Reuters: Iran, which has some of the cheapest fuel in the world, will begin selling gasoline at "international" prices in 2011, state radio said Friday.
TEHRAN (Reuters) – Iran, which has some of the cheapest fuel in the world, will begin selling gasoline at "international" prices in 2011, state radio said Friday.
Iran is the world's fourth-largest oil producer but lacks enough refining capacity to meet domestic gasoline needs, forcing it to import large quantities which it then sells at heavily subsidised prices, burdening the budget.
In order to curb consumption it introduced rationing in June last year, allowing motorists to buy a maximum 100 litres per month at the price of 1,000 rials (around 11 U.S. cents) per litre.
The scheme was later amended to increase the subsidised quota to 120 litres per month and also to allow the sale of higher-priced gasoline for motorists who needed more, at four times the subsidised price.
The radio report cited Acting Interior Minister Mehdi Hashemi as saying the move to start selling gasoline at international rates in three years' time was based on a parliament decision, without giving details.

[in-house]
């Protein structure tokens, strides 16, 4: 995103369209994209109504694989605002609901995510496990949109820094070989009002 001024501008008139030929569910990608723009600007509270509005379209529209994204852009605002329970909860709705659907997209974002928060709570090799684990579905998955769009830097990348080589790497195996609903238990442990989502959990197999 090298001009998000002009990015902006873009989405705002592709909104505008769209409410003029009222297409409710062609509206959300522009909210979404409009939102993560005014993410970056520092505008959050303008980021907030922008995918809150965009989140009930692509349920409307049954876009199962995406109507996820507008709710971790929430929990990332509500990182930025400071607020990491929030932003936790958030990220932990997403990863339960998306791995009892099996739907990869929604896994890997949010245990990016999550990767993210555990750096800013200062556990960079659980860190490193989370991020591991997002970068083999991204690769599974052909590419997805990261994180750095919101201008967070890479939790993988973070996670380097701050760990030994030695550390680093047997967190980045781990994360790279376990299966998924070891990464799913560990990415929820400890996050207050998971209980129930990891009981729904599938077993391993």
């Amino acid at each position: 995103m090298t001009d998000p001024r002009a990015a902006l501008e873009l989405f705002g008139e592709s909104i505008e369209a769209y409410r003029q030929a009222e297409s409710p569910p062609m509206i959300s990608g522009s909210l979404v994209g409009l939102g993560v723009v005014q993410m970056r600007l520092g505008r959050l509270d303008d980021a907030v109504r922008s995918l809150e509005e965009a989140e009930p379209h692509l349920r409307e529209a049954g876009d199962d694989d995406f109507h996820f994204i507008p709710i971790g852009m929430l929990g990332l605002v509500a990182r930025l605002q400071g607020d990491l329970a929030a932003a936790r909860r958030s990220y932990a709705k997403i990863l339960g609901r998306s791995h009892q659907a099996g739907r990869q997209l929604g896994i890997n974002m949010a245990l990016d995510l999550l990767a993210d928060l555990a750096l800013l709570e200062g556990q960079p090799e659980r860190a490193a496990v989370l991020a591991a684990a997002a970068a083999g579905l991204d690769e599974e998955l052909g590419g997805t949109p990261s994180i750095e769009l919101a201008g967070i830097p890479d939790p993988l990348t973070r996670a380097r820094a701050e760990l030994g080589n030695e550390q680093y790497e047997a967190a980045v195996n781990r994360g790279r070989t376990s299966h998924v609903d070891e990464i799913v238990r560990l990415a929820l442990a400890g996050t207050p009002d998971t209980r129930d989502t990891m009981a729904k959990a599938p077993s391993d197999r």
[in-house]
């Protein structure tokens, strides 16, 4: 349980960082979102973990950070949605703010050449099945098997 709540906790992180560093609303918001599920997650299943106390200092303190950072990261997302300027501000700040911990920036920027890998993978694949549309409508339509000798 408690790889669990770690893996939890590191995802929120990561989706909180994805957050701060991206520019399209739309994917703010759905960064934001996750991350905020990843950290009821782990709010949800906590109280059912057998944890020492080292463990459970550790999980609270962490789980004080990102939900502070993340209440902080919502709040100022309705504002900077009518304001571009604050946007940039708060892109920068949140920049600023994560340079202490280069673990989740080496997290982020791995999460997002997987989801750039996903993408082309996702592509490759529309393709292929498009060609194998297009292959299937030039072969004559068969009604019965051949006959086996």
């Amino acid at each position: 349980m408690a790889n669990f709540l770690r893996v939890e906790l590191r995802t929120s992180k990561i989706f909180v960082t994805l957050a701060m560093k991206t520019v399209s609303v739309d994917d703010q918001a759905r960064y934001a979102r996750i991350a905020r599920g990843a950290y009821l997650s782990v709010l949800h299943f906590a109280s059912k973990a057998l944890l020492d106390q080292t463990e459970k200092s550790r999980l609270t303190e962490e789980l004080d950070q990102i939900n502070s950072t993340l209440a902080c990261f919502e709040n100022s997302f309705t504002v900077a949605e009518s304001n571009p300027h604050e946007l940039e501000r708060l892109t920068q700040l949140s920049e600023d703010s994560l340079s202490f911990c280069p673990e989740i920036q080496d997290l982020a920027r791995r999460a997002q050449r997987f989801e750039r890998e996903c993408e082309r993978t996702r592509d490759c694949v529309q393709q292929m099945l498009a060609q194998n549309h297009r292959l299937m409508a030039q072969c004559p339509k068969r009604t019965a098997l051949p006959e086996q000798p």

Energy officials have previously said "international" prices meant selling unsubsidised gasoline, not that the cost would reach the same levels as in the West.
"The consumption of gasoline in the country is not as yet moderate and it is hoped it will attain moderation through the implementation of plans that go into effect stage by stage," Hashemi told state radio.
The government spends more than $100 billion per year on energy subsidies, covering also electricity and natural gas, officials say.
But Hashemi also said more public transport was needed to help curb gasoline consumption.